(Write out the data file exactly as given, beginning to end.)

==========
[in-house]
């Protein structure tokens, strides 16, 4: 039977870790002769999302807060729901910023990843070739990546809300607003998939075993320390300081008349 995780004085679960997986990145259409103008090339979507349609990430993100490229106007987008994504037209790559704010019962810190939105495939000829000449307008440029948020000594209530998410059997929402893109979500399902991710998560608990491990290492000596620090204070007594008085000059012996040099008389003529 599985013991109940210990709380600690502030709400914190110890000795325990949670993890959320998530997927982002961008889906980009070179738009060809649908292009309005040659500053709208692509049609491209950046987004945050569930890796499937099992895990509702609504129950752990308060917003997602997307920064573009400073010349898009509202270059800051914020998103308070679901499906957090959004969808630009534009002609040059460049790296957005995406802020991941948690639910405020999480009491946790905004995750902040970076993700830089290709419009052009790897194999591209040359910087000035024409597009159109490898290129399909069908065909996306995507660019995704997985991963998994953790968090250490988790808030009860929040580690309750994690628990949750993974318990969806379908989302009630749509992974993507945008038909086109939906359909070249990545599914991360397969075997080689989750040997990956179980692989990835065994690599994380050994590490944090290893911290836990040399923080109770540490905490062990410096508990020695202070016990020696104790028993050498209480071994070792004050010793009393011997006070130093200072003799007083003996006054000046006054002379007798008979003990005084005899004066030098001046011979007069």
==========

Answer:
[in-house]
């Protein structure tokens, strides 16, 4: 039977870790002769999302807060729901910023990843070739990546809300607003998939075993320390300081008349 995780004085679960997986990145259409103008090339979507349609990430993100490229106007987008994504037209790559704010019962810190939105495939000829000449307008440029948020000594209530998410059997929402893109979500399902991710998560608990491990290492000596620090204070007594008085000059012996040099008389003529 599985013991109940210990709380600690502030709400914190110890000795325990949670993890959320998530997927982002961008889906980009070179738009060809649908292009309005040659500053709208692509049609491209950046987004945050569930890796499937099992895990509702609504129950752990308060917003997602997307920064573009400073010349898009509202270059800051914020998103308070679901499906957090959004969808630009534009002609040059460049790296957005995406802020991941948690639910405020999480009491946790905004995750902040970076993700830089290709419009052009790897194999591209040359910087000035024409597009159109490898290129399909069908065909996306995507660019995704997985991963998994953790968090250490988790808030009860929040580690309750994690628990949750993974318990969806379908989302009630749509992974993507945008038909086109939906359909070249990545599914991360397969075997080689989750040997990956179980692989990835065994690599994380050994590490944090290893911290836990040399923080109770540490905490062990410096508990020695202070016990020696104790028993050498209480071994070792004050010793009393011997006070130093200072003799007083003996006054000046006054002379007798008979003990005084005899004066030098001046011979007069």